U.S. Release Date:
March 3, 2006
Distributor: Warner Bros.
Director: Richard Donner
Writer: Richard Wenk
Producer: Randall Emmett, George Furla (executive), Jim Van Wyck
Composer: Klaus Badelt
Cast: Bruce Willis, Mos Def
Running Time: 1 hour and 45 minutes
MPAA Rating: PG-13 (violence, intense sequences of action, and some strong language)
With Bruce Willis as a Manhattan cop paired with a black man, a bus, explosions and bad cops, 16 Blocks sounds like Die Hard: With A Vengeance, Speed and Assault on Precinct 13 rolled into one.
That's close enough. But with Willis playing paunchy for grins, a seething villain (David Morse as an NYPD swine) and rapper Mos Def, this boilerplate cop-fest, directed by Richard Donner (Lethal Weapon), delivers character-based kicks.
Harking to the days when Chinatown's dragons came in on cue for 1970s police pictures, Mr. Donner deploys a standard plot purpose—get across town in time to save the day—sweetened by a recovery theme.
Looking haggard and with a protruding gut, Willis plays a gimpy alcoholic who huffs his way to another day of police drudgery, which on this day means escorting Def's yappy petty criminal, Eddie, uptown to testify against corrupt cops. Jack, who can barely make it a few blocks without his fix, is not interested in details. He hasn't a clue what's about to happen.
Led by Morse, New York's worst cops—there are good ones, too—don't anticipate that Jack will emerge from his stupor long enough to fend off a hit in broad daylight, which is not for a minute believable. The movie switches into a variation on the buddy picture that pits the doe-eyed thug with a heart of gold and the burned out cop against the whole blasted big city bureaucracy. From the moment scattershot Jack replaces the bottle with what remains of his brain, we're invested.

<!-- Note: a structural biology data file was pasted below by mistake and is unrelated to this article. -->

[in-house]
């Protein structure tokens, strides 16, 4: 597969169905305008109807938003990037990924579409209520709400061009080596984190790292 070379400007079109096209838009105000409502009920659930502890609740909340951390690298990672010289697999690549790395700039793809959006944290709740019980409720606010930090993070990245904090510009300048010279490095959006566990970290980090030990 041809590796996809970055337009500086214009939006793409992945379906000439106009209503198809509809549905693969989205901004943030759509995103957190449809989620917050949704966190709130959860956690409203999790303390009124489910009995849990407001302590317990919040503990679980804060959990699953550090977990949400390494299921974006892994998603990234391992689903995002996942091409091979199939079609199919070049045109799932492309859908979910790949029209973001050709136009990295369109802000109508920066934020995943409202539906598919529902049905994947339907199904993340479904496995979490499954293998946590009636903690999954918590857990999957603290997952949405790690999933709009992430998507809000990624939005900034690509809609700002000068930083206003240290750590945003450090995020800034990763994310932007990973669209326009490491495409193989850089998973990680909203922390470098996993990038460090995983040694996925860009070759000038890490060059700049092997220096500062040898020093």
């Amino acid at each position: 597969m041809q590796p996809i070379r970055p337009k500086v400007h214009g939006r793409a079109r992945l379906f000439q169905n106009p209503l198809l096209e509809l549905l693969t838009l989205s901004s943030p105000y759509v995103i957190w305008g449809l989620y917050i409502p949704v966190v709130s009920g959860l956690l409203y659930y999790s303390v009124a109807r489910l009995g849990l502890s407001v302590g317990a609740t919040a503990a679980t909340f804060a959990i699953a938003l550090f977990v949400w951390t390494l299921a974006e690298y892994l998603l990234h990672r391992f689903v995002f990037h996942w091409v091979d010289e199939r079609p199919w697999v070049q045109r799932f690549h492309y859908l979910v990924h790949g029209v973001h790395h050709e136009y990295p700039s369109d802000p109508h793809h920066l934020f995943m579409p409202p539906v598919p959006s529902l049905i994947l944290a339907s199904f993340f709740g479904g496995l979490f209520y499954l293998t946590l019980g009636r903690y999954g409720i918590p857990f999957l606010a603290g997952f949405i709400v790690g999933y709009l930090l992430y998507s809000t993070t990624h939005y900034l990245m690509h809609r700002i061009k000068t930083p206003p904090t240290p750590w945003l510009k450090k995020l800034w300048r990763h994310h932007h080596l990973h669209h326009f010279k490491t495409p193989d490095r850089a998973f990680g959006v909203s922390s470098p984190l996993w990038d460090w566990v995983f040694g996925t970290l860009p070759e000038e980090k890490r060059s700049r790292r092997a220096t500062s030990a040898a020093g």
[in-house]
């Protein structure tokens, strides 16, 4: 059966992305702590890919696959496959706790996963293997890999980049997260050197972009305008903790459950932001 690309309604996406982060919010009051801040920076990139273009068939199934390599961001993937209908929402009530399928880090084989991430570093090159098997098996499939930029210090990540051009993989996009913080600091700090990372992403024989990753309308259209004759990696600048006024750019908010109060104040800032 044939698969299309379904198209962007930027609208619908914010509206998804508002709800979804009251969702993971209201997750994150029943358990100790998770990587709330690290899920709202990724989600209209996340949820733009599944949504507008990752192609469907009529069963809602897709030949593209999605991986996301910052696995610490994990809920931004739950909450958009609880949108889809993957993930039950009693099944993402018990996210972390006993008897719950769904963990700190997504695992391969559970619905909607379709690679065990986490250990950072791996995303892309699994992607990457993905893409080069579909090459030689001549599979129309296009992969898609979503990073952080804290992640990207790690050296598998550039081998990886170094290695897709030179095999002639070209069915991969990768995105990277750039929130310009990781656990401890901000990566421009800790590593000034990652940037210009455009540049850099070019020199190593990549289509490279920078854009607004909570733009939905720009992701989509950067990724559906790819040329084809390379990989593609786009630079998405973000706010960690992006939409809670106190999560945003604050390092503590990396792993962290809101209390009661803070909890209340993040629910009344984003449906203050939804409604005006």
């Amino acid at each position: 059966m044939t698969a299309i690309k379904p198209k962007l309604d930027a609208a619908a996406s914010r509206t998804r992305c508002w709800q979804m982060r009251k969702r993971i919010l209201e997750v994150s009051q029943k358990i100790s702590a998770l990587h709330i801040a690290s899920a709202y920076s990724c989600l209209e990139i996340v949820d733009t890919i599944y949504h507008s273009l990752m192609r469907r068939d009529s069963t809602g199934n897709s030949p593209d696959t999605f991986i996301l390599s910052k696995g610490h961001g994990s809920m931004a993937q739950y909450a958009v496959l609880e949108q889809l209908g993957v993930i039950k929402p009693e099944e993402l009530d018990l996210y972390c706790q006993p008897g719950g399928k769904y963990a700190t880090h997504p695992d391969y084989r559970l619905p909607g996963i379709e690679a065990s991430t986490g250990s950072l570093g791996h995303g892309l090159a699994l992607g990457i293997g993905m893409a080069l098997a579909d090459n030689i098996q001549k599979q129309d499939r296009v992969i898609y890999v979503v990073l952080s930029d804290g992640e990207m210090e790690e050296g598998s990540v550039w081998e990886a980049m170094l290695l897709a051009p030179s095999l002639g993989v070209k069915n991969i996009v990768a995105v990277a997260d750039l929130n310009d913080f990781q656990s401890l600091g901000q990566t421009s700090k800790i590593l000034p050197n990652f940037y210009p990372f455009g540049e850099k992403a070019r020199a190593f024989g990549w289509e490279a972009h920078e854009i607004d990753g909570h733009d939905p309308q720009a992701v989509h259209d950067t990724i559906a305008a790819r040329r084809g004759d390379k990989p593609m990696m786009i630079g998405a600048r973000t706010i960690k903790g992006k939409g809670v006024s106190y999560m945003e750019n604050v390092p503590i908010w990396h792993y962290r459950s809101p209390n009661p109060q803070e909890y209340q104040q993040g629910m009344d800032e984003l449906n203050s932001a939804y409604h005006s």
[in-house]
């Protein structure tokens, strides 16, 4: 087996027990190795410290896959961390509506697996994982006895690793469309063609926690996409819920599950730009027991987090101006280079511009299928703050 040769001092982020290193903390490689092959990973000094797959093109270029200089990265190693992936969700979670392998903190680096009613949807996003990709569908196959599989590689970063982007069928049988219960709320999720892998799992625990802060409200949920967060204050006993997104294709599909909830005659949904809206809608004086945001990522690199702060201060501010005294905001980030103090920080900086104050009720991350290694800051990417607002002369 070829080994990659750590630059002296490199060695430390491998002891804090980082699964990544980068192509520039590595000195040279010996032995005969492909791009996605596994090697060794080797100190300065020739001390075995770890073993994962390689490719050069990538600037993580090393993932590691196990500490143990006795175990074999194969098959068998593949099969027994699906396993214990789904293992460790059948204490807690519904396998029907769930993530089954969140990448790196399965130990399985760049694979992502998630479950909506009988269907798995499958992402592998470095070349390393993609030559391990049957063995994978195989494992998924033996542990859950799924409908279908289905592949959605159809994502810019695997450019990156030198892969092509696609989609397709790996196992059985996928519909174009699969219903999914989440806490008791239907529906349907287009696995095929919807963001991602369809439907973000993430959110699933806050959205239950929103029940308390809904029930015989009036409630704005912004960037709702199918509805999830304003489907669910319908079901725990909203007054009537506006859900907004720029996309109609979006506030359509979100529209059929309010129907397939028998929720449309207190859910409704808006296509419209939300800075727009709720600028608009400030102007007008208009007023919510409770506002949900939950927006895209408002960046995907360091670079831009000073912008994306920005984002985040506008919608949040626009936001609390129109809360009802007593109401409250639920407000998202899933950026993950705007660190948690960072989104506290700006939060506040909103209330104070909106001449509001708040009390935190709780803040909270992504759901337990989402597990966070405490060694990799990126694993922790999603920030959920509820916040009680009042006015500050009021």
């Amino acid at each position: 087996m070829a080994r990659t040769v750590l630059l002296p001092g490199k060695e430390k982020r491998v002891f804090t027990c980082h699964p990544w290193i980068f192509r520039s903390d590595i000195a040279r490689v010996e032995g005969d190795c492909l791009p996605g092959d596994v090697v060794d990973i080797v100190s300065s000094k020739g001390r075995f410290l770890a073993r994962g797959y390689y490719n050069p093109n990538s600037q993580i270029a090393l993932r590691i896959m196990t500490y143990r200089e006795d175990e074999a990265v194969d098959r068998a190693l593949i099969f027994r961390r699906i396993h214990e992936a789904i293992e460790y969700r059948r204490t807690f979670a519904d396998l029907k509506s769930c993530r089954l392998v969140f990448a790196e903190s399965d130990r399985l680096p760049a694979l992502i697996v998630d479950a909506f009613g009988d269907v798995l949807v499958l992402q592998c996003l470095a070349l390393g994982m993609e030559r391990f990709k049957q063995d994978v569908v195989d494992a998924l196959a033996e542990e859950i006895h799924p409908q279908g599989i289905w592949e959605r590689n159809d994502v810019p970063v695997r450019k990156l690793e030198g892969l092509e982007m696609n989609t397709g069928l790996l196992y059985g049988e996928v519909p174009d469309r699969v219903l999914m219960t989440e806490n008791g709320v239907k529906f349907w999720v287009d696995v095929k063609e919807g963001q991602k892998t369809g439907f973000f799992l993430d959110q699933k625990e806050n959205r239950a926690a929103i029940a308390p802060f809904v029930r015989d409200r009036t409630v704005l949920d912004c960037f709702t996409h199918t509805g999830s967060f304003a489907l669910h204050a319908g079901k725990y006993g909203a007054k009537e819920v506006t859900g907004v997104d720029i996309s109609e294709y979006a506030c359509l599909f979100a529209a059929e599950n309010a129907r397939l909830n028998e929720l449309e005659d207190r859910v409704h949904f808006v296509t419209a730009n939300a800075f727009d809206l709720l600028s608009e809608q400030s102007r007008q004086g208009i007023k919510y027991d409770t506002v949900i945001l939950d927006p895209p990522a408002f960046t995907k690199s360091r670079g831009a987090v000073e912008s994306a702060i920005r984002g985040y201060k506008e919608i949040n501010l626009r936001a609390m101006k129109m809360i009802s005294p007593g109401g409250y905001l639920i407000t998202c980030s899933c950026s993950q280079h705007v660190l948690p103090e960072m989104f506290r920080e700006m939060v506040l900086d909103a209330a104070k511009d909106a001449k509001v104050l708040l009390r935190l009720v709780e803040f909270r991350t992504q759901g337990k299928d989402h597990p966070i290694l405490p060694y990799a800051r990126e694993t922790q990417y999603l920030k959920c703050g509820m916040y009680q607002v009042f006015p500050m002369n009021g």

The return is a modest account, neatly directed by Mr. Donner, of man's ability to make himself over and, with bullets whizzing by in wave after wave of gunfights, it's a bumpy ride that sneaks in a few surprises and more than a few laughs.
As Eddie, a closet-case idealist in street clothes, Def adopts the most annoying nasal whine since the Nanny. But his funniest lines come through and, as anyone who has been on a subway with the homeboys knows, the whine's the real thing. Heck, half the kids working retail talk like this.
When scrawny Eddie finally corners Morse's bad cop, who's been dogging the pair for blocks, gunning for Eddie before he can tell his tale to the grand jury, Jack snaps Eddie—who's ready to unload his weapon—back to reality. A bond has formed.
For the most part, it holds. Jack lets Eddie prattle on about moving to Seattle and pursue his goal of baking birthday cakes. Eddie works in several one-liners about Jack's drinking and deficient knowledge of Japanese animation.
Slow in spots, with consistency errors, and a dark alley confrontation as familiar as Bruce Willis with a smirk, 16 Blocks is a matinee-ready show of humorous good will.
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